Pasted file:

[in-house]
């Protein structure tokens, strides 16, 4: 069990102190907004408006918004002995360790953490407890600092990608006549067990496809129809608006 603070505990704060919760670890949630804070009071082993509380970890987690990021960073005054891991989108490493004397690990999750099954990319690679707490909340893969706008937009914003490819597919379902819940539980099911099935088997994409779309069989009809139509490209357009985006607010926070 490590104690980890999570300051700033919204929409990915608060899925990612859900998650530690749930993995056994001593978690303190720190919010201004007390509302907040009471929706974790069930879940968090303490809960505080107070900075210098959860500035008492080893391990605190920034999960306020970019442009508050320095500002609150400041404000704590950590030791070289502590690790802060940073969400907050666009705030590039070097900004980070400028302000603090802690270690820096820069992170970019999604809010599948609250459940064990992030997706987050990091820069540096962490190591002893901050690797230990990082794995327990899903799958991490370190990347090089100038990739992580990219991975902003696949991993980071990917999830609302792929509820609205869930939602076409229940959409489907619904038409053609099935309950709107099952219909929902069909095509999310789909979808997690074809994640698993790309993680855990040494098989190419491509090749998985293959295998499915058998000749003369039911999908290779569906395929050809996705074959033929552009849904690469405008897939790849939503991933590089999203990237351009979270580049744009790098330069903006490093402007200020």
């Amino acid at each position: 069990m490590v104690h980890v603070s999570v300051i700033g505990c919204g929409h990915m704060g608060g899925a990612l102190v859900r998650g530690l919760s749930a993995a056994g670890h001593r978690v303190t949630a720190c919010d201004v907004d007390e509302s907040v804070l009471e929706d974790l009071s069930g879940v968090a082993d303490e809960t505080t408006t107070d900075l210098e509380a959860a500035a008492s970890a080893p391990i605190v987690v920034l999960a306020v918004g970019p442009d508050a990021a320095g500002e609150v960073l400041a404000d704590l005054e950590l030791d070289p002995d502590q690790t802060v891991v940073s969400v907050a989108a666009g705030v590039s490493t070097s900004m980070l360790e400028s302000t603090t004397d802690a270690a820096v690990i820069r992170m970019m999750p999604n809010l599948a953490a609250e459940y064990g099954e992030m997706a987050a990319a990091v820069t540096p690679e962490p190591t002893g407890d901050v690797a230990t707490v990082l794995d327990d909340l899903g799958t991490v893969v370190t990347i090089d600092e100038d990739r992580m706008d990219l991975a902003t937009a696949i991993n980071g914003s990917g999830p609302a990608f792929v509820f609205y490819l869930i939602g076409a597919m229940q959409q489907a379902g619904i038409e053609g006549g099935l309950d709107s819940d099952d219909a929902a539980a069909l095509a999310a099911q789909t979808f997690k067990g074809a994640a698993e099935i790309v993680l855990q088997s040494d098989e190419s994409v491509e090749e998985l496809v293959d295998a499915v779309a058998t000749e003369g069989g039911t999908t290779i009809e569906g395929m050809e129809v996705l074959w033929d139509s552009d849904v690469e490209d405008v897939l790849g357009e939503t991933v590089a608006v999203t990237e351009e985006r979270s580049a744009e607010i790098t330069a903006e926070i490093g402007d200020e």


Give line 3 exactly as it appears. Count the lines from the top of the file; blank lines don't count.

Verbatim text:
């Amino acid at each position: 069990m490590v104690h980890v603070s999570v300051i700033g505990c919204g929409h990915m704060g608060g899925a990612l102190v859900r998650g530690l919760s749930a993995a056994g670890h001593r978690v303190t949630a720190c919010d201004v907004d007390e509302s907040v804070l009471e929706d974790l009071s069930g879940v968090a082993d303490e809960t505080t408006t107070d900075l210098e509380a959860a500035a008492s970890a080893p391990i605190v987690v920034l999960a306020v918004g970019p442009d508050a990021a320095g500002e609150v960073l400041a404000d704590l005054e950590l030791d070289p002995d502590q690790t802060v891991v940073s969400v907050a989108a666009g705030v590039s490493t070097s900004m980070l360790e400028s302000t603090t004397d802690a270690a820096v690990i820069r992170m970019m999750p999604n809010l599948a953490a609250e459940y064990g099954e992030m997706a987050a990319a990091v820069t540096p690679e962490p190591t002893g407890d901050v690797a230990t707490v990082l794995d327990d909340l899903g799958t991490v893969v370190t990347i090089d600092e100038d990739r992580m706008d990219l991975a902003t937009a696949i991993n980071g914003s990917g999830p609302a990608f792929v509820f609205y490819l869930i939602g076409a597919m229940q959409q489907a379902g619904i038409e053609g006549g099935l309950d709107s819940d099952d219909a929902a539980a069909l095509a999310a099911q789909t979808f997690k067990g074809a994640a698993e099935i790309v993680l855990q088997s040494d098989e190419s994409v491509e090749e998985l496809v293959d295998a499915v779309a058998t000749e003369g069989g039911t999908t290779i009809e569906g395929m050809e129809v996705l074959w033929d139509s552009d849904v690469e490209d405008v897939l790849g357009e939503t991933v590089a608006v999203t990237e351009e985006r979270s580049a744009e607010i790098t330069a903006e926070i490093g402007d200020e």